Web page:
Linux 5.6 is the latest stable release of the Linux kernel. In this post we take a look at a few of the new features and changes the update includes.
In short, this is a fairly substantial kernel update (even putting aside the headline inclusion of Wireguard) with a wealth of networking, file system, and hardware driver improvements bundled up inside.
All of that out of the way, let’s get to what’s new!
Top 6 Linux 5.6 Features
Linux 5.6 boasts WireGuard support out-of-the-box — a big deal for those who know what this is, making it arguably the headline change of this kernel update.
What is WireGuard?
Well, Wikipedia describes WireGuard as a secure VPN (Virtual Private Network) tunnelling tool. It “runs as a module inside the Linux kernel” to deliver better performance (and improved privacy) than other tunnel protocols.
I don’t use VPNs personally, but I’m thrilled to know that next-gen support is there for if — when? — I change my mind!
2. Early USB4 Support
The Linux 5.6 kernel series is the first to include support for USB4 (aka USB 4, though for some reason it’s stylised with no space).
USB4 is based on Thunderbolt 3 and (among other benefits) provides high data throughput and backwards compatibility with USB 3.2 and USB 2.0.
A raft of consumer-facing USB4 devices are expected later this year, so while not practical right now, it’s nice to know the Linux kernel is well prepared.
3. Amazon Echo (for the lols)
The inclusion of mainline Linux kernel support for the Amazon Echo, the only retailing giant’s voice-activated smart speaker, will amuse hardware hackers out there.
There’s little practical benefit to booting Linux on a Amazon Echo right now but early support for it is important. It lays a foundation on which other open-source software, Alexa alternatives, and/or user-space software can be developed, built, and run.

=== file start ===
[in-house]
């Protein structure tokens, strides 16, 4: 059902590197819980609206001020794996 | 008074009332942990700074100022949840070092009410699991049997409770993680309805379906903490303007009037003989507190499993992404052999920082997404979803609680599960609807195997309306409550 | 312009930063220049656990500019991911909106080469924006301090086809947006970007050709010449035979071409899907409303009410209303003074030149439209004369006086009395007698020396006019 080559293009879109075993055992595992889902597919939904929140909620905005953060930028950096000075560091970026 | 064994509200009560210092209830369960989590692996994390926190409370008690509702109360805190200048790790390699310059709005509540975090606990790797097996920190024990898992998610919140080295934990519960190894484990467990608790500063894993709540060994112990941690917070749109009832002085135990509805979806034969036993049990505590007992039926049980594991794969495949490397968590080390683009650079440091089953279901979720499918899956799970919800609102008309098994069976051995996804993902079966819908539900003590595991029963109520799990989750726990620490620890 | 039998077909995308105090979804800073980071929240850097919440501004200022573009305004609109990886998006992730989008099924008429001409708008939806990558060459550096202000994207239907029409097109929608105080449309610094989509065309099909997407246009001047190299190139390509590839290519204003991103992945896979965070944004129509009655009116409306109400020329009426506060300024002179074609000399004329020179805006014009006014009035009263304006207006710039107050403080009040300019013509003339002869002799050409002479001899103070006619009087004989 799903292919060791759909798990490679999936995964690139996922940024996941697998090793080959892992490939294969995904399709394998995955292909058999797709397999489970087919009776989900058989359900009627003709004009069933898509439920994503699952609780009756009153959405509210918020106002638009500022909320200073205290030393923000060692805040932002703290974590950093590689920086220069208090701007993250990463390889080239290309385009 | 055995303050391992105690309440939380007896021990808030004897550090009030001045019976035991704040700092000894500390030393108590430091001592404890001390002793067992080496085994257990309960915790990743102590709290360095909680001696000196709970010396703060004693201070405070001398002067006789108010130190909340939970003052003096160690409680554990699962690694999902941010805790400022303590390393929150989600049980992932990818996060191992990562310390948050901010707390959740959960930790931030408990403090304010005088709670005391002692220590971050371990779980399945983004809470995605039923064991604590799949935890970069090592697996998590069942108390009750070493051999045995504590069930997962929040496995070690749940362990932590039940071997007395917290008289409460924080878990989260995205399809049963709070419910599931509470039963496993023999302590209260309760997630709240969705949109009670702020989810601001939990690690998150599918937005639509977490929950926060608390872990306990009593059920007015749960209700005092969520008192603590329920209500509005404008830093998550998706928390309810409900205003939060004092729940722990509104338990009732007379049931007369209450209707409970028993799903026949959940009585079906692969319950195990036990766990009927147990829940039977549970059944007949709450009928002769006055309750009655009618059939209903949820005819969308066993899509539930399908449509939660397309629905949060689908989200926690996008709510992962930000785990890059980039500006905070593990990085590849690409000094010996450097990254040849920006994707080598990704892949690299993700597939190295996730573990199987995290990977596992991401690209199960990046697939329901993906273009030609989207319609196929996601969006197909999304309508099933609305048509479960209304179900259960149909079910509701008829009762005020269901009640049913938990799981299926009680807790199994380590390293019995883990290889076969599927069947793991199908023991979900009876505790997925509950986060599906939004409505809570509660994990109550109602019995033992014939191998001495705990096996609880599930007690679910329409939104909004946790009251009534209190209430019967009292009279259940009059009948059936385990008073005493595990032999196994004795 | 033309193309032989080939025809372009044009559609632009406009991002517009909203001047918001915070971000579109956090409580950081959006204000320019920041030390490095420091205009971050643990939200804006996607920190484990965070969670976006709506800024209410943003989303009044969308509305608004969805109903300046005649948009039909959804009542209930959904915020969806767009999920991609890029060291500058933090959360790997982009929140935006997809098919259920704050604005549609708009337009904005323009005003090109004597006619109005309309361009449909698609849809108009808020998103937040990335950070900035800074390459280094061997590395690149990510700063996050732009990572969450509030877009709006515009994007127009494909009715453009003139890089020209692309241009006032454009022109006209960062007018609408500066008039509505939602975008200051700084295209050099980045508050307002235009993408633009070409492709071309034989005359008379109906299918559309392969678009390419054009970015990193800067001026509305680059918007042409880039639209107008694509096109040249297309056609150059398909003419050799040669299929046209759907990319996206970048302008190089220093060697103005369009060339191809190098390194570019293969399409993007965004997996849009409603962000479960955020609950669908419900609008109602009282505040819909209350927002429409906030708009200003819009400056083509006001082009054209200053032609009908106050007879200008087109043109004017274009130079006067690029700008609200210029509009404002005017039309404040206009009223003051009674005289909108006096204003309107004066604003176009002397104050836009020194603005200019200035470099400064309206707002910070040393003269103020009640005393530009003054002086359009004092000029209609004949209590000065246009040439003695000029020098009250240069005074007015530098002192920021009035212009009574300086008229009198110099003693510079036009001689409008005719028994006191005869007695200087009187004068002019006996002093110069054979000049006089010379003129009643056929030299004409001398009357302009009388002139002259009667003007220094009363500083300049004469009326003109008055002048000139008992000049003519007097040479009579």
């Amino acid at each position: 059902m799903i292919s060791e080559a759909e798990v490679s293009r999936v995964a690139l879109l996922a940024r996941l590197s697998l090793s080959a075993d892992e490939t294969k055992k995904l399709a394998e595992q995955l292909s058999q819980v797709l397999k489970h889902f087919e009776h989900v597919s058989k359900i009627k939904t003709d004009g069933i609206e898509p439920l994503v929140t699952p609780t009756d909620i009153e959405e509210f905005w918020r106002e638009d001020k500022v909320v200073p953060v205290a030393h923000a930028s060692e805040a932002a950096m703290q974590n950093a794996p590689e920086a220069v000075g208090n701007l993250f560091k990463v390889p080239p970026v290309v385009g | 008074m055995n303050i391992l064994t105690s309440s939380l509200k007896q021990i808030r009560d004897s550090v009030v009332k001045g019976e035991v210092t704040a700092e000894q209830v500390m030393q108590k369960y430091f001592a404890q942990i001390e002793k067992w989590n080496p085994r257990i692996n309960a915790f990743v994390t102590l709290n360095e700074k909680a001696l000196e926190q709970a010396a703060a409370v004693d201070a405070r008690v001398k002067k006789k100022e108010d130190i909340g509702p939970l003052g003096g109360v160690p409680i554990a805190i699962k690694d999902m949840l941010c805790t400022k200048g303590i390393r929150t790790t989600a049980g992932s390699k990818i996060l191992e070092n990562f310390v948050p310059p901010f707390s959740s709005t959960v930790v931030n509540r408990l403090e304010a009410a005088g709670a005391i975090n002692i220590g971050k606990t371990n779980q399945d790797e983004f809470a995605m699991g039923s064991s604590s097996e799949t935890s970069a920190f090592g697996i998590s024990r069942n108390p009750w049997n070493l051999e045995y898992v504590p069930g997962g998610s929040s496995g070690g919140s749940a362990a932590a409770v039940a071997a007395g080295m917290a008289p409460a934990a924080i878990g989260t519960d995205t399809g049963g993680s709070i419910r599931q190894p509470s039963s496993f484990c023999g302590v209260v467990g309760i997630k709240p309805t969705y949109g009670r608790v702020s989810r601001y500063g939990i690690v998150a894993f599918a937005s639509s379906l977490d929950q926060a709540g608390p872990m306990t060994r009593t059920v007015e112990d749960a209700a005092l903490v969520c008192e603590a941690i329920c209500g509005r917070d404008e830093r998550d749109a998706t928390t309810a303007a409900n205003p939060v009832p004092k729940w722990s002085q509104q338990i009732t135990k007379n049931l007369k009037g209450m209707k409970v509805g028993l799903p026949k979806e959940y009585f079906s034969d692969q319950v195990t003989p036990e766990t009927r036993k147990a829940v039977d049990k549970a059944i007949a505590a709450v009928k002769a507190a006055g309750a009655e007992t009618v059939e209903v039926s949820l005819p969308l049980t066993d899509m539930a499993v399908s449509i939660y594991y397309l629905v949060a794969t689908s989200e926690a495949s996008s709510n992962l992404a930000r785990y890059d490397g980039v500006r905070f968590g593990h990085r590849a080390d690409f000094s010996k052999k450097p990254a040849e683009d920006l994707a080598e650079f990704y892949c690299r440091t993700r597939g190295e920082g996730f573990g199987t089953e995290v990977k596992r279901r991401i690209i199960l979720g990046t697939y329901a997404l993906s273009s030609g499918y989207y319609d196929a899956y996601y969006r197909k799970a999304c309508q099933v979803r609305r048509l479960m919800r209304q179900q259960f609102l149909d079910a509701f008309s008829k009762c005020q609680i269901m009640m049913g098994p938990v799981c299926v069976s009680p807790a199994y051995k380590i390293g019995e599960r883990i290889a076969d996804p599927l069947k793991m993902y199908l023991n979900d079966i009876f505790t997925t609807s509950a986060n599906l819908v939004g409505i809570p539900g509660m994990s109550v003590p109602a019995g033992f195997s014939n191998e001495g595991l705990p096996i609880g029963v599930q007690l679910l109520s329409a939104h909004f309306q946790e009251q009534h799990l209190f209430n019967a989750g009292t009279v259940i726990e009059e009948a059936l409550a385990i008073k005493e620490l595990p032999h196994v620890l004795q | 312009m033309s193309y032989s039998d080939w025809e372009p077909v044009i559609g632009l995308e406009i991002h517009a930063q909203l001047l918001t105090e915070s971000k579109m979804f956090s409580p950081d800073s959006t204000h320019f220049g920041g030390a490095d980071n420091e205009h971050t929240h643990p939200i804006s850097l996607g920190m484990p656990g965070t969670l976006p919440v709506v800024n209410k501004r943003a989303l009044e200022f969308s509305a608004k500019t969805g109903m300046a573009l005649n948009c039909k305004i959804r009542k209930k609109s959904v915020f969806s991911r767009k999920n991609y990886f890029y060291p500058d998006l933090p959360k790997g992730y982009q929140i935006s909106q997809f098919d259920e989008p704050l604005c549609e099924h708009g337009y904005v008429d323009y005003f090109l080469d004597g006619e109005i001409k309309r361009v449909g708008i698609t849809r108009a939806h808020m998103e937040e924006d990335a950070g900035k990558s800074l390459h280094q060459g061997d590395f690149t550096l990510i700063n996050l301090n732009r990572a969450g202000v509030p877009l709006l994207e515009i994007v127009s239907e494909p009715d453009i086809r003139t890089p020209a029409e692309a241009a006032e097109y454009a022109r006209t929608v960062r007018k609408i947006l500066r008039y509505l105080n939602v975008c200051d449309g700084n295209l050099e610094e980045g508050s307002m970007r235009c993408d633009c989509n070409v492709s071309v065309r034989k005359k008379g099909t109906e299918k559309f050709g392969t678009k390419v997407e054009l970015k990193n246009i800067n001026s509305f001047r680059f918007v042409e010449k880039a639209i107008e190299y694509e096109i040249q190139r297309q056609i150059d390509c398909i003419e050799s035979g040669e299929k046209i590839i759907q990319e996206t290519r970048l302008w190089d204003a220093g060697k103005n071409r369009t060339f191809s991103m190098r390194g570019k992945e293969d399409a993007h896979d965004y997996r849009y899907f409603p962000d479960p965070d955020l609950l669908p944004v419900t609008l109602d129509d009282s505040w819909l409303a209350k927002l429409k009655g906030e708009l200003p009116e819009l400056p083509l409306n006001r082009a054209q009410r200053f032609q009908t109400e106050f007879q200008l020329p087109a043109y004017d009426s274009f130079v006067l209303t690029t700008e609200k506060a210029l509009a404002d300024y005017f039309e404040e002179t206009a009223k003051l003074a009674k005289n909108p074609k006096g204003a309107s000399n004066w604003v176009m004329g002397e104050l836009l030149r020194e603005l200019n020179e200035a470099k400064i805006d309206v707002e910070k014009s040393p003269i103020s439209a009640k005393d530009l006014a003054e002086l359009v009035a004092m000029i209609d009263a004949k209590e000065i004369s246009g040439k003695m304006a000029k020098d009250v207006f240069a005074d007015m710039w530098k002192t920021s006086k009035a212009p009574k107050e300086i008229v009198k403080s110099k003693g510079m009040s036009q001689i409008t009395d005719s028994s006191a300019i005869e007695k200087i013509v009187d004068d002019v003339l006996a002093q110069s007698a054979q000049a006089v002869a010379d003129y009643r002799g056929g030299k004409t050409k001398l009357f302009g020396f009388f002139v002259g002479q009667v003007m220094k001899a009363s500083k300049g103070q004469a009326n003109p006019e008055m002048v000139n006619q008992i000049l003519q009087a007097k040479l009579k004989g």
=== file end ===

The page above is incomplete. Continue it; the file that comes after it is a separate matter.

For those curious, the Amazon Echo is powered by a Texas Instruments OMAP3 SoC, 256MB DRAM, and features MMC storage — not exactly top-drawer components, is it?
4. CPI Idle Cooling Driver
At first glance the sound of a new “cpuidle_cooling” thermal driver in Linux 5.6 might give you visions of heatsink-free future but, alas, it won’t!
A rival approach to Intel’s home-grown versions, this new generic thermal driver isn’t limited to specific CPU architectures or vendors, and doesn’t need any extra cruft to get to work.
As summarised by Phoronix, “…this driver will inject idle cycles at run-time when necessary to cool down the CPU and also reduce any static power leakage.”
As far as I can tell while this feature is included in Linux 5.6 it needs to be explicitly activated in order to start working — so don’t rip out your expensive water cooling system just yet 😉.
5. Better Hardware Support
Each kernel update offers improved support for hardware, ranging from ARM-based SoCs, developer boards, input devices, sound cards, mice, keyboards, and so on.
Linux 5.6 adds support a bunch of new SoCs and developer boards, including the Pine HardRock64, SolidRun’s HoneyComb LX2K workstation, and the Qualcomm sc7180.
There are also thermal sensor updates for a range of Rockchip and Allwinner platforms, as well as the Broadcom BCM2711 used in the Raspberry Pi 4 (among others).
Logitech devices that use the HID++ protocol can now report battery voltage on Linux, and the Logitech MX Master 3 Mouse will now “just work” out of the box.
Finally, anyone running Linux 5.6 on an ASUS AMD Ryyzen laptop should find that the CPU no longer overheats quickly, degrading performance — phew!
6. VirtualBox Folder Sharing
You may recall the plan to add support for the Virtualbox Shared Folder Driver (allowing users to instantly share folders between guests and hosts without using the Guest Additions package) in the Linux kernel.
It kinda debuted in Linux 5.4, but the feature didn’t quite work as planned and was postponed.
Well, this time the feature is back, working, and more importantly, staying put to enable seamless file access.
Get Linux 5.6
That’s an overview of the biggest changes in Linux 5.6 — but chances are you’re wondering when you might get to try them, and that’s difficult to say.
While it is possible to install Linux 5.6 in Ubuntu, Linux Mint and other Ubuntu-based distributions using mainline builds it is not advised.
And why is it not advised? Because, repeat-after-me class: mainline kernels aren’t as widely tested, checked, or finessed like regular in-release Ubuntu kernel updates!
Furthermore, major new Ubuntu Linux kernel releases don’t happen often, and are usually tied to new releases of Ubuntu.
If you really can’t wait for Ubuntu to back port this (or a later update) in the future then at least wait for the first Linux 5.6 point release, due in a week or two. This will nix any major bug fixes discovered after release.
Mainline kernel builds are up on the Ubuntu kernel server should you want to ignore the advice and go ahead and use them.